Financial futures in foreign exchange rates are contracts to buy or sell an amount of foreign currency at a future date, they can be sold before their delivery date. The FX futures trading contract specifies a buying price, a settlement date and a quantity. A futures contract is similar to the forward contract but is more liquid because it is traded in an organized exchange. A company would sell currency futures to hedge receivables in foreign currency, and buy one to hedge foreign currency payments, if obviously the foreign currency is the underlying currency of the futures.
Options give the right to buy (‘call’) or sell (‘put’) a specific amount of currency at a specific price on a specific date. Whereas a forward or future contains the contractual obligation to deliver at the agreed time and forward rate, an option offers a choice. But, as opposed to a forward contract, a foreign exchange option has an explicit fee, which is similar to a premium paid for an insurance policy. The level of premium to be paid to banks for the option depends on various factors: the ‘strike price’, the maturity of the option, the volatility of the spot rate, interest-rate differentials, liquidity in the market and anticipations.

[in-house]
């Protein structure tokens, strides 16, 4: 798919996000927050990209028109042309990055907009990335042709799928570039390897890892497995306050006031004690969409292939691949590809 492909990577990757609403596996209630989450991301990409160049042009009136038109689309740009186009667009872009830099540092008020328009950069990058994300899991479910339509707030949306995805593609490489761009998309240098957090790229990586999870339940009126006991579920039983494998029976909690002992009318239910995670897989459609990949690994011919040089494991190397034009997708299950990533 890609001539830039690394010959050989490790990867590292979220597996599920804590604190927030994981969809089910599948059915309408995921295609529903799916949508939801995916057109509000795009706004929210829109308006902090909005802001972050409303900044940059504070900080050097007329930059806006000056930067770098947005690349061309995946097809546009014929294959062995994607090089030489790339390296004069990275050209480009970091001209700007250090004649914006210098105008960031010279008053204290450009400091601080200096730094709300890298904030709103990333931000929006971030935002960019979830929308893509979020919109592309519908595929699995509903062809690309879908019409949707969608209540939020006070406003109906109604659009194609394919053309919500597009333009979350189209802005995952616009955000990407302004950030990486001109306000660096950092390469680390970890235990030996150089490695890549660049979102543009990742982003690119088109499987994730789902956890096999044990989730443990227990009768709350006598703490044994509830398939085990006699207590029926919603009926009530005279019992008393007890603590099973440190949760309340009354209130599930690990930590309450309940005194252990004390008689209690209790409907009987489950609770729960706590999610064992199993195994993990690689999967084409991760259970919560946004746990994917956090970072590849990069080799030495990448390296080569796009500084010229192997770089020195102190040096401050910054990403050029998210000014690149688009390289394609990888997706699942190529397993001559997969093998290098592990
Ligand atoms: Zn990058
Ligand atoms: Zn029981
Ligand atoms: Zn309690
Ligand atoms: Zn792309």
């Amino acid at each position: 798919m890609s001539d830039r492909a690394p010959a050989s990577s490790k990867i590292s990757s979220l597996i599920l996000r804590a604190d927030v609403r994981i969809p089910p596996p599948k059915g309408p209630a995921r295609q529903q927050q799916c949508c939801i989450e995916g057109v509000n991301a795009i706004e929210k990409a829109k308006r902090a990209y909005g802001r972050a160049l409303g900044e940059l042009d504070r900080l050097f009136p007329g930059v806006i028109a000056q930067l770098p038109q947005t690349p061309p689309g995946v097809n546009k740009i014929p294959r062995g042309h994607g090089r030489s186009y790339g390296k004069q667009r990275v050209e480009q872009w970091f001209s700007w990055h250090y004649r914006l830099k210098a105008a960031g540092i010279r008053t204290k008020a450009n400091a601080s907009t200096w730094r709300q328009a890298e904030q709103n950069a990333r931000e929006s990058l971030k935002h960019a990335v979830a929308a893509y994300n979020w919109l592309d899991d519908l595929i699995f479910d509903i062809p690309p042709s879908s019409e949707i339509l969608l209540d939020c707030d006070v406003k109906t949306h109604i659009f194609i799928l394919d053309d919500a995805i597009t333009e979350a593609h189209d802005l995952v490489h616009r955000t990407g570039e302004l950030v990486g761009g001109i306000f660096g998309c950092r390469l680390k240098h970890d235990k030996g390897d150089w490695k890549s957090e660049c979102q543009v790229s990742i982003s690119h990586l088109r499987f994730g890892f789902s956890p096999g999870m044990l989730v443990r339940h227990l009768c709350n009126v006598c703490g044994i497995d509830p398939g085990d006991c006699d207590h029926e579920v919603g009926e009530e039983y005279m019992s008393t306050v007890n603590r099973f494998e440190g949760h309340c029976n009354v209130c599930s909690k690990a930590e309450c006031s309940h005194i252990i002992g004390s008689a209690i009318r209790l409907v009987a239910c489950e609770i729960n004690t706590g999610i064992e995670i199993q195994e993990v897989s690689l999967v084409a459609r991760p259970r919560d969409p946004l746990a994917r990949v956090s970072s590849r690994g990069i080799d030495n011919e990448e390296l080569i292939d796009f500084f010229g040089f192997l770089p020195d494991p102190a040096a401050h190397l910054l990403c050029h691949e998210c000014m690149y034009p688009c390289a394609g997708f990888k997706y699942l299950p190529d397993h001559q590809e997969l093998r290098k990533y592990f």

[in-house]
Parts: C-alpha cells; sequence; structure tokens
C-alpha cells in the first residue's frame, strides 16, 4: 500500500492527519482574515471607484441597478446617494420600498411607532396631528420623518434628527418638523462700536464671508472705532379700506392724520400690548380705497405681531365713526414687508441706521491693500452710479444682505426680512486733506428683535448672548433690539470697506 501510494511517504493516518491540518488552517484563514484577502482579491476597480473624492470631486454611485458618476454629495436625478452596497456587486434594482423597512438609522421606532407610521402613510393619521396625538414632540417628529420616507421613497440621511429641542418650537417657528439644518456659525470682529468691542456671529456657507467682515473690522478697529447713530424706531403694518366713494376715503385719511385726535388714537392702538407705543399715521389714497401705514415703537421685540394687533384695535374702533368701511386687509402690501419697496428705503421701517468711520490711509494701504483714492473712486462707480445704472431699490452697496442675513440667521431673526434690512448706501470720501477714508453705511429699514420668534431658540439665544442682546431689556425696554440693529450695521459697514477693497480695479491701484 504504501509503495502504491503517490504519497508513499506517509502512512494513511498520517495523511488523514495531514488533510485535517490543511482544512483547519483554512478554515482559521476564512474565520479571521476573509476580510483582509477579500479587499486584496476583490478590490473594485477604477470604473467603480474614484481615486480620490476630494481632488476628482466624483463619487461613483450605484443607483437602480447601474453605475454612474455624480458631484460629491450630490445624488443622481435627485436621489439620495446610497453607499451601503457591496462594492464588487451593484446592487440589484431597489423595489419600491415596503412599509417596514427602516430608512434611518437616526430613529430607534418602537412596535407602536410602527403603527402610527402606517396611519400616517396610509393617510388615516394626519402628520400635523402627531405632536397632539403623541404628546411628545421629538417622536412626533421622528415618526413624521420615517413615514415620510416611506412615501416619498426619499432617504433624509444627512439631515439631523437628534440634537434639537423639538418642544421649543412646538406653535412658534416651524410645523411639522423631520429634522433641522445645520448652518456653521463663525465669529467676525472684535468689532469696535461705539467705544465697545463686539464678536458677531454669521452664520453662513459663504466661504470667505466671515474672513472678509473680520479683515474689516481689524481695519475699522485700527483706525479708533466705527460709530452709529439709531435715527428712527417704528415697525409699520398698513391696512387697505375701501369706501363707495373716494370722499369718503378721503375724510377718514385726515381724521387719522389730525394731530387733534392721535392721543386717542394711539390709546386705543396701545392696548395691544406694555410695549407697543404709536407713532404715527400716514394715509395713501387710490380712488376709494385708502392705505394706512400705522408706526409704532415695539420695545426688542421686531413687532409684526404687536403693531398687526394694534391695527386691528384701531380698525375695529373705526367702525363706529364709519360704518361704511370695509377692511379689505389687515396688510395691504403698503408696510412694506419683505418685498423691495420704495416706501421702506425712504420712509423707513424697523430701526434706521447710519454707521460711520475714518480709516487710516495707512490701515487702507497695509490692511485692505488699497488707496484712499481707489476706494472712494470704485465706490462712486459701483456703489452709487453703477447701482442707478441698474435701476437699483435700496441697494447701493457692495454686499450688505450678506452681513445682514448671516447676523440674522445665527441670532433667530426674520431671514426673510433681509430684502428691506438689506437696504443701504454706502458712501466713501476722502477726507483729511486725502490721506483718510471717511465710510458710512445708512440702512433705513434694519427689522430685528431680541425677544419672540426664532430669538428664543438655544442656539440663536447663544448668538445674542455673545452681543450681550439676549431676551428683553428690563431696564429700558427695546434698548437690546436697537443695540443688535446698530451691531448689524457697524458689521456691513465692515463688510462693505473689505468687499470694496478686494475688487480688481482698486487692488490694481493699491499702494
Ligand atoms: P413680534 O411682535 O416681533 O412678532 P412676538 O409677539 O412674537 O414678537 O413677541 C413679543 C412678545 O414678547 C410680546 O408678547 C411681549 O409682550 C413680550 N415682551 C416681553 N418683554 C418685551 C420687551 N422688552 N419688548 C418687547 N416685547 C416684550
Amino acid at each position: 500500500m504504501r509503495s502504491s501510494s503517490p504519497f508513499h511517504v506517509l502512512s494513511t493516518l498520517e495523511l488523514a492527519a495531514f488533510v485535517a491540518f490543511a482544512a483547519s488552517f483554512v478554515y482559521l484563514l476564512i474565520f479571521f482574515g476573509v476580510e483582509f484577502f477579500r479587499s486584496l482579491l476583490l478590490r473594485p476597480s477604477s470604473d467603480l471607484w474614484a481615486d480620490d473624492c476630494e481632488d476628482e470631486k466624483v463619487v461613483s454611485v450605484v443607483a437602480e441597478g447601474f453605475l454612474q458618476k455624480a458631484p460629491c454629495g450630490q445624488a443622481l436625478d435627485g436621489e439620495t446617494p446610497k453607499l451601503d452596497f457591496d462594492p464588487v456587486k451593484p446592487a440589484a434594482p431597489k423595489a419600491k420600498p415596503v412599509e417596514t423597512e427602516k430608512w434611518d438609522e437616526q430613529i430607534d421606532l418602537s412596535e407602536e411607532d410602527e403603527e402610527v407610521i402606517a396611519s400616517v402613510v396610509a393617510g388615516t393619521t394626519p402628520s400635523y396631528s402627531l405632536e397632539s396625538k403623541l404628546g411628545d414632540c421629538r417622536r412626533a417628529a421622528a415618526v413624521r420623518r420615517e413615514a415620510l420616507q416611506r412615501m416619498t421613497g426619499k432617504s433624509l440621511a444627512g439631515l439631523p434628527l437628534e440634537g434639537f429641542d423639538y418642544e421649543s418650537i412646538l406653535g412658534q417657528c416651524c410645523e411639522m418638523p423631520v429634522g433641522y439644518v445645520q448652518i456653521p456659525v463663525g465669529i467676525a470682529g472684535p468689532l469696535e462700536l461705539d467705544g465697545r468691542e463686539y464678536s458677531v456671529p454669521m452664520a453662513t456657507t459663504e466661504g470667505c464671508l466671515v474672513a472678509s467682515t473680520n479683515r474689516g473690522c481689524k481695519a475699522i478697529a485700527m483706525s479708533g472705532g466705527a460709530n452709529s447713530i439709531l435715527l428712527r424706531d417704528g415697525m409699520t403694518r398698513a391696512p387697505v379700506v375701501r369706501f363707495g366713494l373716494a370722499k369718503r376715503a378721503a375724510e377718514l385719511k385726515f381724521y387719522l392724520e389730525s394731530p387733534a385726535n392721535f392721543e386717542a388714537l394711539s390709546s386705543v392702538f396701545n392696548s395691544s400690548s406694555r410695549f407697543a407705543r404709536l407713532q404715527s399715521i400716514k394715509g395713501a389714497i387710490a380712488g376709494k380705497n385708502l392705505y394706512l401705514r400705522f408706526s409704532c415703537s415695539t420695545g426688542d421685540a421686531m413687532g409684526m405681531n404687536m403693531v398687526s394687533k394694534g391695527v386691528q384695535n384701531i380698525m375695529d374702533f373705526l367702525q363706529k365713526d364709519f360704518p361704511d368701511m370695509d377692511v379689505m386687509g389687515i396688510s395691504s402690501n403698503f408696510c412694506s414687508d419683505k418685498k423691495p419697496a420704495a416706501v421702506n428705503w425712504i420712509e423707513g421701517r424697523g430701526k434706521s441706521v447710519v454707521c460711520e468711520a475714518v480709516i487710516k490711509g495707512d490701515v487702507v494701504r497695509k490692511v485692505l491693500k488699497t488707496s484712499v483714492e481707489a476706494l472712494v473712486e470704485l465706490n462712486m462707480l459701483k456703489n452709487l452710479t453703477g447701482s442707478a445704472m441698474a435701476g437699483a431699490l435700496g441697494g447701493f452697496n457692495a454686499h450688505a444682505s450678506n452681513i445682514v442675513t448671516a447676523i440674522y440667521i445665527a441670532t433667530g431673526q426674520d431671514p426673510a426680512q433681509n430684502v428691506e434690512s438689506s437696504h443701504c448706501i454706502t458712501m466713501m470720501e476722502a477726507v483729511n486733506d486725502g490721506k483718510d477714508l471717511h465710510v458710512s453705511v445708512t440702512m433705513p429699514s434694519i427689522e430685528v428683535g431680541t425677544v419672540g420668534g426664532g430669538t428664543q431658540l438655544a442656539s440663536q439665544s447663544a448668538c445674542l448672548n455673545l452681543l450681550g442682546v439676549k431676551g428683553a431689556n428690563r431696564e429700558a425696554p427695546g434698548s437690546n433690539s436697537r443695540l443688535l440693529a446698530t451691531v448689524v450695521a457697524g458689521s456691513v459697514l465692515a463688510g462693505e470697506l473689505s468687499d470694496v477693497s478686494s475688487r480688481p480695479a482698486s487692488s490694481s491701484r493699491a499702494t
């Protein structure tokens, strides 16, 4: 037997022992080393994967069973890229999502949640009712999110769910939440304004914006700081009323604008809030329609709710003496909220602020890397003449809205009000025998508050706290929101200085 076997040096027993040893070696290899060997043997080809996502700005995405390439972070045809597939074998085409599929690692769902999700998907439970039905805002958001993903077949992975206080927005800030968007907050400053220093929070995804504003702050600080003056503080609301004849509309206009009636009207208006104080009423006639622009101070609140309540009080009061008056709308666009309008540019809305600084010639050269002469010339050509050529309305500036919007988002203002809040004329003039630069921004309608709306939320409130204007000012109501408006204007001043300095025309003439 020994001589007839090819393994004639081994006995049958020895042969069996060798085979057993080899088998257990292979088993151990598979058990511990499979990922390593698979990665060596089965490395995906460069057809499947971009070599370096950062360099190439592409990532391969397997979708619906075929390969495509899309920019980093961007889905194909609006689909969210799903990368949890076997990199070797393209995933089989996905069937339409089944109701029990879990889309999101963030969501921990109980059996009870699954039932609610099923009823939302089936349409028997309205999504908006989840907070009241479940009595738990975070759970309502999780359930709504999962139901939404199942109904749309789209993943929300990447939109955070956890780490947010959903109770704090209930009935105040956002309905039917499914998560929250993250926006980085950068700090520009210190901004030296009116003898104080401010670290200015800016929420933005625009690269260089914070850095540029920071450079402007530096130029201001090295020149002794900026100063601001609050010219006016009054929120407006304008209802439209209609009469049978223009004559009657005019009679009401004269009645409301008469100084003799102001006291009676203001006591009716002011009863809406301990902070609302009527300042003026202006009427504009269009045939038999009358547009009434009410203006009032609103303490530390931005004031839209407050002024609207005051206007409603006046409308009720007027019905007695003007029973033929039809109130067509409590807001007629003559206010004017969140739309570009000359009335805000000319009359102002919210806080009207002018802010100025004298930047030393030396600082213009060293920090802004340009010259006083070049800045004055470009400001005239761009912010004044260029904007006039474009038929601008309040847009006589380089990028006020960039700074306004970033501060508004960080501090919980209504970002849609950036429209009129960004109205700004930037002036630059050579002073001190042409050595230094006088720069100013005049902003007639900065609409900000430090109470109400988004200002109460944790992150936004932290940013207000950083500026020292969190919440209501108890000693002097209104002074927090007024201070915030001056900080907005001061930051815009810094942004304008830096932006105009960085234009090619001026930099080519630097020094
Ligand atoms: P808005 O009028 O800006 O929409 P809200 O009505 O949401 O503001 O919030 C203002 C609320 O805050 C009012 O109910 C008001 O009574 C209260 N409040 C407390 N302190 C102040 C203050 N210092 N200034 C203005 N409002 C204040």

The ‘strike price’ could be:
‘at the money’: it means is equal to spot rate or forward rate
‘in the money’: the agreed price is more favourable to the client than is currently available, the premium would be higher
‘out of the money’: the agreed price is less favourable to the client than is currently available, the premium would be lower.